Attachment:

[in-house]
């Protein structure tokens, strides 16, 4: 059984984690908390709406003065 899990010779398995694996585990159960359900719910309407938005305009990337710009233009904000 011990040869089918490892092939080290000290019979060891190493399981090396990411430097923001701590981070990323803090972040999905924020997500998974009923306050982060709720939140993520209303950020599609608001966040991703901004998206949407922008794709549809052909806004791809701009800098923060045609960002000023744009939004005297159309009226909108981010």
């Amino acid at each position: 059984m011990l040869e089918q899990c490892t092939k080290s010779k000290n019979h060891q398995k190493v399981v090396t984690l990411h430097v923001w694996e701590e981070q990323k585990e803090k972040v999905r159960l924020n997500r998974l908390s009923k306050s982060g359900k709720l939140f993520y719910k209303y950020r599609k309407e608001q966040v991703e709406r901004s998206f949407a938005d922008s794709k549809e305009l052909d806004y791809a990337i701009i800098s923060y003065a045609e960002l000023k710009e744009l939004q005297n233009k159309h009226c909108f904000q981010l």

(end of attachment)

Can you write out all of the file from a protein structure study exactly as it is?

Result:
[in-house]
């Protein structure tokens, strides 16, 4: 059984984690908390709406003065 899990010779398995694996585990159960359900719910309407938005305009990337710009233009904000 011990040869089918490892092939080290000290019979060891190493399981090396990411430097923001701590981070990323803090972040999905924020997500998974009923306050982060709720939140993520209303950020599609608001966040991703901004998206949407922008794709549809052909806004791809701009800098923060045609960002000023744009939004005297159309009226909108981010």
């Amino acid at each position: 059984m011990l040869e089918q899990c490892t092939k080290s010779k000290n019979h060891q398995k190493v399981v090396t984690l990411h430097v923001w694996e701590e981070q990323k585990e803090k972040v999905r159960l924020n997500r998974l908390s009923k306050s982060g359900k709720l939140f993520y719910k209303y950020r599609k309407e608001q966040v991703e709406r901004s998206f949407a938005d922008s794709k549809e305009l052909d806004y791809a990337i701009i800098s923060y003065a045609e960002l000023k710009e744009l939004q005297n233009k159309h009226c909108f904000q981010l």